The Department of Health and Human Services (HHS) on Friday announced it is awarding $500 million in grants to support the development of future COVID-19 vaccines and therapeutics.
The funds were granted through the Administration for Strategic Preparedness and Response (ASPR) as part of the federal government’s Project NextGen, which aims to enhance preparedness against future COVID-19 variants. HHS awarded $1.4 billion in grants through the same program earlier this year.
Among the recipients were the developers of two intranasal vaccine candidates: CastleVax and Codagenix. They were awarded $8.5 million and $10 million respectively.
Intranasal vaccines are rare but not unheard of. In the U.S., the spray flu vaccine called FluMist is approved for people aged two to 49.
Joanna Kaufman, executive vice president for oncology and immunology at Codagenix, recently spoke on the available data on her company’s intranasal vaccine candidate, CoviLiv, during a discussion with the Infectious Diseases Society of America.
Unlike the more common mRNA COVID-19 vaccines, the intranasal candidate from Codagenix is more traditional in that is uses a modified, weakened version of the virus to induce an immune response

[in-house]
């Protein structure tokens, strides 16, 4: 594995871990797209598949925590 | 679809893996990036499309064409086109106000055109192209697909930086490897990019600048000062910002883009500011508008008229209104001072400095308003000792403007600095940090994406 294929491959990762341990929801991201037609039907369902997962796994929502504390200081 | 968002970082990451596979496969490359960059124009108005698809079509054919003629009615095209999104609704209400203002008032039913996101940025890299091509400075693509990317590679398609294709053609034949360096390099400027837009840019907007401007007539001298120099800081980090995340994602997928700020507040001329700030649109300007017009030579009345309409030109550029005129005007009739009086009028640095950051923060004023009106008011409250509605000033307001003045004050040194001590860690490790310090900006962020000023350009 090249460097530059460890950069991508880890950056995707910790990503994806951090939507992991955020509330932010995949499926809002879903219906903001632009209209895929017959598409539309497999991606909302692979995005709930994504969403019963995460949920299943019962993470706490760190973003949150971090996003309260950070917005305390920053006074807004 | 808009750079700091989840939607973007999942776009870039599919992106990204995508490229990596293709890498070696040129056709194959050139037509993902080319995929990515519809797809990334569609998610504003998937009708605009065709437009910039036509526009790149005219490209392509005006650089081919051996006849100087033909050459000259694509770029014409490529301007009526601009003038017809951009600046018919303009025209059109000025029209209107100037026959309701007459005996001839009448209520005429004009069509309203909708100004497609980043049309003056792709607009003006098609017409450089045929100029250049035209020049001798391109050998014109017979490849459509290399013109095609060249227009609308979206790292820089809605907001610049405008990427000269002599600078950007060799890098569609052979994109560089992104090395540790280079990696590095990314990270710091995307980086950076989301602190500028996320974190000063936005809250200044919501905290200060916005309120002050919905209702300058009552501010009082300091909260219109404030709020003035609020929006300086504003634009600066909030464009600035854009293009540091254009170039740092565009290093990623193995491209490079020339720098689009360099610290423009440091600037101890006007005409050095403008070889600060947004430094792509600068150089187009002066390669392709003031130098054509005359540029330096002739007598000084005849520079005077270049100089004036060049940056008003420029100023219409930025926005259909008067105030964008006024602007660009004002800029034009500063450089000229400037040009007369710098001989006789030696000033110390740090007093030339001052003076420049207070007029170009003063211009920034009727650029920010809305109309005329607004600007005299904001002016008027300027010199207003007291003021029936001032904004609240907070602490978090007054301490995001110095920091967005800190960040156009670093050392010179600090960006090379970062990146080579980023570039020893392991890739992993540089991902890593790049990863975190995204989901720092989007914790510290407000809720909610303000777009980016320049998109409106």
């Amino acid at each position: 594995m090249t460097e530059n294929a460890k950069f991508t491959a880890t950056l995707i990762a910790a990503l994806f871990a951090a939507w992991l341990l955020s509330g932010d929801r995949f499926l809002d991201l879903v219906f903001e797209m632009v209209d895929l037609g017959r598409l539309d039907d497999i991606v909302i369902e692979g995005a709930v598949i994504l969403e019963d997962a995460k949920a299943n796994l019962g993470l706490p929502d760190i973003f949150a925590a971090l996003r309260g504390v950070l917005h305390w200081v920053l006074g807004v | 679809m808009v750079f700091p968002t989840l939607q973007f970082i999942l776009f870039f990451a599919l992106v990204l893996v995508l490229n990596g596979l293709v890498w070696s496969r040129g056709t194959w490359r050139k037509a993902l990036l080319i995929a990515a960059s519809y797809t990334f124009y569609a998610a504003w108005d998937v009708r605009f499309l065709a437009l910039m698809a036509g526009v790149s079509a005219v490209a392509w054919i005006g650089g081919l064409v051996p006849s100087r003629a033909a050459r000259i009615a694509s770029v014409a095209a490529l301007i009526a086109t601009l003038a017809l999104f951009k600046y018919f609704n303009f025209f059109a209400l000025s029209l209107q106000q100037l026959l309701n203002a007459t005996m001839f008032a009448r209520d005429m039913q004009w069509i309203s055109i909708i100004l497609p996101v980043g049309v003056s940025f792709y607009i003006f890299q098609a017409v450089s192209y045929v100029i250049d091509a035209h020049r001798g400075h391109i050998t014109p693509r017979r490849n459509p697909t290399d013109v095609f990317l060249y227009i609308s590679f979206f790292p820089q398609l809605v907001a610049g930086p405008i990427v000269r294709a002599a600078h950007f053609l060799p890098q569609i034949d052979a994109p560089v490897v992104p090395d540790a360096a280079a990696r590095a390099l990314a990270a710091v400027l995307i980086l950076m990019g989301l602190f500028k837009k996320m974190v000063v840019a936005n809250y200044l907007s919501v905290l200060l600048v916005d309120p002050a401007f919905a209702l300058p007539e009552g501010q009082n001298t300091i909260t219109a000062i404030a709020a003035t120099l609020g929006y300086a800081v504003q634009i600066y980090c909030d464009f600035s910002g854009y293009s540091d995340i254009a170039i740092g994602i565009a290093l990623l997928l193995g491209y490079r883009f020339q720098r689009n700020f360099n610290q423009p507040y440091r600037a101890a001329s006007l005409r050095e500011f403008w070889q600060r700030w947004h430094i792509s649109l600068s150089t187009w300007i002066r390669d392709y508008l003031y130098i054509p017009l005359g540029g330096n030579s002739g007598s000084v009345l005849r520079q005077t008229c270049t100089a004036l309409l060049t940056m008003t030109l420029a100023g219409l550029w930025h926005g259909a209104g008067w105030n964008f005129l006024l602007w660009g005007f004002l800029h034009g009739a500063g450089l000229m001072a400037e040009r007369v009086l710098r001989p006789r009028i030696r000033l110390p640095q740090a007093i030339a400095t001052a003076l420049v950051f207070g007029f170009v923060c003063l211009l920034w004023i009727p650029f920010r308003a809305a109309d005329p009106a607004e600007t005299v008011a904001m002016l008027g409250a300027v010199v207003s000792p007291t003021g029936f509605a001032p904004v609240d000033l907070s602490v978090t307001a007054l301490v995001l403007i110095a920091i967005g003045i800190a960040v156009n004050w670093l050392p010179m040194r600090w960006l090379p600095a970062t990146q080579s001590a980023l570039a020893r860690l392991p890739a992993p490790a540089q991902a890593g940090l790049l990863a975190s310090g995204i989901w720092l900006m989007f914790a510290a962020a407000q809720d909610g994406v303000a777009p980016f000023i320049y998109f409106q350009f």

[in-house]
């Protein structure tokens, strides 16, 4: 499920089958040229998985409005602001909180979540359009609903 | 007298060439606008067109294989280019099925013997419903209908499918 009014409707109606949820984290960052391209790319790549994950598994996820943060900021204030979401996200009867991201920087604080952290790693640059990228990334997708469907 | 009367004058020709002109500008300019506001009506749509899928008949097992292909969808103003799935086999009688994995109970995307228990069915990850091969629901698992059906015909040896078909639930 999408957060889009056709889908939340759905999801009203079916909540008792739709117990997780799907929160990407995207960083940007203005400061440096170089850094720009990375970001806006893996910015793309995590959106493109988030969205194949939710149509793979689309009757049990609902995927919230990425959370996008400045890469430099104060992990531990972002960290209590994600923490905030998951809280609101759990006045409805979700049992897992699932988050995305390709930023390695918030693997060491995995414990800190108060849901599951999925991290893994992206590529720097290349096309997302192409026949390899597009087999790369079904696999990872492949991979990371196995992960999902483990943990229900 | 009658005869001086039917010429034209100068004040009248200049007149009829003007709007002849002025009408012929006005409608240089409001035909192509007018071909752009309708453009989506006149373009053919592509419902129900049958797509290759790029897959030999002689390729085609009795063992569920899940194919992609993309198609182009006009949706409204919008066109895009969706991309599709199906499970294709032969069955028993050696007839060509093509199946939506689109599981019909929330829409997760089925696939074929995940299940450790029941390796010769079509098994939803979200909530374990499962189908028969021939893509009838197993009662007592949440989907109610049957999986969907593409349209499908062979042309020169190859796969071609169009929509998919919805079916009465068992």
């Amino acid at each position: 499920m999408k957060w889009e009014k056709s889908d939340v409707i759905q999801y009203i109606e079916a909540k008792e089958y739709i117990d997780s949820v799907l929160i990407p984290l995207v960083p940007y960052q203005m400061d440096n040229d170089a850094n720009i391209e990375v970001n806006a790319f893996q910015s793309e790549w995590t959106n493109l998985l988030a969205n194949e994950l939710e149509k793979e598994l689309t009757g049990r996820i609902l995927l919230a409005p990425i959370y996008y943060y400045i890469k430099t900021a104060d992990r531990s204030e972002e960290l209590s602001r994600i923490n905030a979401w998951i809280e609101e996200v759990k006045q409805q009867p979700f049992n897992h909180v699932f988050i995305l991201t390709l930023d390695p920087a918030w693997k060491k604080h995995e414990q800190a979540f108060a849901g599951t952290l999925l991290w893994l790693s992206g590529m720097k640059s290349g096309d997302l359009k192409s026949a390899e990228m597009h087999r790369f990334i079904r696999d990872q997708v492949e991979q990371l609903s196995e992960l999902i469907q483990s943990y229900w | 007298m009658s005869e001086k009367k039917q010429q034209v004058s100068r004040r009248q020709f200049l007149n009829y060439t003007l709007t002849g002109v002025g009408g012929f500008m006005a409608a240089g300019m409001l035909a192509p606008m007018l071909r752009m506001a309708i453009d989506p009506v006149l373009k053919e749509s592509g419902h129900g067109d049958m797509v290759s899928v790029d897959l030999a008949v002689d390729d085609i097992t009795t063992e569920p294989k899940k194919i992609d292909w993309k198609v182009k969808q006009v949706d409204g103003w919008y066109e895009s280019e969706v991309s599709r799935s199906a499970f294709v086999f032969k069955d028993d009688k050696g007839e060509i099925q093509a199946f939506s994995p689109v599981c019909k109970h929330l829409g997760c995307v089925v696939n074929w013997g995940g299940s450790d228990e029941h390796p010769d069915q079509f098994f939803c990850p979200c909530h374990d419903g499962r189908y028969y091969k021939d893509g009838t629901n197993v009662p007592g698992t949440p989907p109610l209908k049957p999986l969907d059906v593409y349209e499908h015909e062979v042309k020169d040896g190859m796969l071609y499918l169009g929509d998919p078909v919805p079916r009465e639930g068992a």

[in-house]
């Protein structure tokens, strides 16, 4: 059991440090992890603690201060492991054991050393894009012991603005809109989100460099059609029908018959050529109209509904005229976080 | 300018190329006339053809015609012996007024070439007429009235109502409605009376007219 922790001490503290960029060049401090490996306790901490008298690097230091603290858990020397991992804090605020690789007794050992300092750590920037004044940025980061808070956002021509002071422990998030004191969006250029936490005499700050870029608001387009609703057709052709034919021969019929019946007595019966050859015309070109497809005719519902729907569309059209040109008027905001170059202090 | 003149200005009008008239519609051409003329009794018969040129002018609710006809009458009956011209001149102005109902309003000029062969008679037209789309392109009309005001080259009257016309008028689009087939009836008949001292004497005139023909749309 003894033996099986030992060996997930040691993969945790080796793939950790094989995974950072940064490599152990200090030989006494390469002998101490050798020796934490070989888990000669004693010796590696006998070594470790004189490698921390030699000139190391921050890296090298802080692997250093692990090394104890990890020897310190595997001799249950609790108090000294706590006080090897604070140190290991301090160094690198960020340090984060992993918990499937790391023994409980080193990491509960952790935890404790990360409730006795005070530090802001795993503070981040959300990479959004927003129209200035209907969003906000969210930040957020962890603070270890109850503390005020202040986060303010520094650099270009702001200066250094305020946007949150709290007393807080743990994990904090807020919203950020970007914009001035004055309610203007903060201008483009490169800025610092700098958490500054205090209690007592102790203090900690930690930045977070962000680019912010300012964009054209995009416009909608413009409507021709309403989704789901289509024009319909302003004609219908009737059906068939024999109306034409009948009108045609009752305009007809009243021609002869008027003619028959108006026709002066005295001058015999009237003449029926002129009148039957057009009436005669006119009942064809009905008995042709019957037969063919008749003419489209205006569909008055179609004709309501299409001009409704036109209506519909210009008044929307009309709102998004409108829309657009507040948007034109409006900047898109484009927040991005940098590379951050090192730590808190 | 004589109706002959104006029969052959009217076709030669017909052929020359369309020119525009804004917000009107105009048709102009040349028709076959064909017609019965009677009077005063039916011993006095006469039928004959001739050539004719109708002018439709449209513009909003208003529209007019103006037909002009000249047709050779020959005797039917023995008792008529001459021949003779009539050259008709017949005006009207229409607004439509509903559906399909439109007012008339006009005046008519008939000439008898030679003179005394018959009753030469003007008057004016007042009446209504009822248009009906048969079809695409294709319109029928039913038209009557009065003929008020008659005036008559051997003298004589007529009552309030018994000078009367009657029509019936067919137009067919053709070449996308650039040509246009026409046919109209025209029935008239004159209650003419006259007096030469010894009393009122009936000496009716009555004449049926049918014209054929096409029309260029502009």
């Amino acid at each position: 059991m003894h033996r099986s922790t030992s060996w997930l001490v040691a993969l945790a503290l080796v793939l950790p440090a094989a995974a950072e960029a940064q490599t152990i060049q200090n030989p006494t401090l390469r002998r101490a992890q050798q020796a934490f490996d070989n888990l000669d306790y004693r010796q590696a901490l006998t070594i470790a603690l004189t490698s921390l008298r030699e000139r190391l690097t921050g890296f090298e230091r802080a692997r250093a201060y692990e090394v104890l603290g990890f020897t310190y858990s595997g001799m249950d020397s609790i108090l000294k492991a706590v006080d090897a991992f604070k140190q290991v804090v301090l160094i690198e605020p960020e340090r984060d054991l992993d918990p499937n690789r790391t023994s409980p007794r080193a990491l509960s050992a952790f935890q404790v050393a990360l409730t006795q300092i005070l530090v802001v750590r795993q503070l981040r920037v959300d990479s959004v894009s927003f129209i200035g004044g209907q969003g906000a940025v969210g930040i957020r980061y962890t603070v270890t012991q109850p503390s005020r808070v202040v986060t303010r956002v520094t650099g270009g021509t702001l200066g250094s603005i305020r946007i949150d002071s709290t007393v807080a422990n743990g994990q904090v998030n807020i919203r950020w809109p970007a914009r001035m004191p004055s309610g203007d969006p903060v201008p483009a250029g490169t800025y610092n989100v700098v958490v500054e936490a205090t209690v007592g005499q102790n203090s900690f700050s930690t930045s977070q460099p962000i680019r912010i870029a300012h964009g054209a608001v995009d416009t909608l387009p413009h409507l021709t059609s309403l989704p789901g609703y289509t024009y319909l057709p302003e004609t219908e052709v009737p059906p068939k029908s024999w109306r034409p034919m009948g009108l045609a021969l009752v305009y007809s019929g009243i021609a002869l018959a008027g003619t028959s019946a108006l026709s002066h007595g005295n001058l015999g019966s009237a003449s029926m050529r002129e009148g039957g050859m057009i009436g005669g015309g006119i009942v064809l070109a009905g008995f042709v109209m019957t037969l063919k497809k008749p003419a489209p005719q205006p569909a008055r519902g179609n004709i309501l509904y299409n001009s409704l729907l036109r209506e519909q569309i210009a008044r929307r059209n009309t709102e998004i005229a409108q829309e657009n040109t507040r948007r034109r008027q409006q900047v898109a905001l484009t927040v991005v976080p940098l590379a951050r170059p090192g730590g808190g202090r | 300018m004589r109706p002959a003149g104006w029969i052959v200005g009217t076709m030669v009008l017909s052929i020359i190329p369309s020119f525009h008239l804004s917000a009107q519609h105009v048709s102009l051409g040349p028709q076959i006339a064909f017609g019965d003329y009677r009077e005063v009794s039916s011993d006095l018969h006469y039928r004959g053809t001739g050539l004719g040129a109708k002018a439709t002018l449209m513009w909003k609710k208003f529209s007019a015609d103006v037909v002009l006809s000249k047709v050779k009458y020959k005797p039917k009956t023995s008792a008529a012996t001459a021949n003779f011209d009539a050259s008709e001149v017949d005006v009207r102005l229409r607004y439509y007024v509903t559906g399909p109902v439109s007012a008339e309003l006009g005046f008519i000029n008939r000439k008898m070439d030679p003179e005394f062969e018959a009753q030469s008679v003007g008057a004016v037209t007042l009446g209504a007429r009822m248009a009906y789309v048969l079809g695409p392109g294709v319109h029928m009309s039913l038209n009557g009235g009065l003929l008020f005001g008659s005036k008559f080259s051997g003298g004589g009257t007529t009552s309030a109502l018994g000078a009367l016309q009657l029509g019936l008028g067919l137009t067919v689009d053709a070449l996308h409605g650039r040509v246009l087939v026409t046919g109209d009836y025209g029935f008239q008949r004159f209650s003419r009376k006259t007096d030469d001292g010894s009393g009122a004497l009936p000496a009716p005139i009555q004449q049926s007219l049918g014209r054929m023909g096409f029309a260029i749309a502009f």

“CoviLiv can induce a robust, systemic immune response after intranasal delivery of this live attenuated bio-vaccine,” Kaufman said, adding that her company’s vaccine induced a response that not only targeted spike proteins — as mRNA vaccines do — but also other viral proteins that mutate less.
ASPR assistant secretary Dawn O’Connell called the grants “important steps forward” for the Biden administration.
“The vaccine selections and funding announced today are important steps forward for Project NextGen — with vaccine and therapeutics candidates moving quickly to clinical trials that will start in the coming months,” O’Connell said in a statement.
“The technologies that [HHS] is investing in, from intranasal vaccines to self-amplifying mRNA, will bolster our protection against COVID-19 for years to come,” she added.
A self-amplifying mRNA vaccine candidate being developed by Gritstone Bio was also awarded $10 million.
According to the company, its self-amplifying mRNA vaccine differs from a normal mRNA vaccine by creating multiple copies of a virus’s RNA, as opposed to a single copy. This difference potentially allows for strong potency at significantly smaller doses and better refrigerator stability.
HHS also awarded $240 million in grants to companies developing newer viral testing and sampling technologies as well as another $241 million to companies developing new treatments like monoclonal antibodies.
“The Biden-Harris Administration is committed to keeping people safe from COVID-19,” HHS secretary Xavier Becerra wrote on X, formerly known as Twitter.
“By investing in next-generation vaccines and treatments through Project NextGen, we can improve our ability to respond to new variants, reduce transmission, stop infections, and save lives,” he added.
Source: The Hill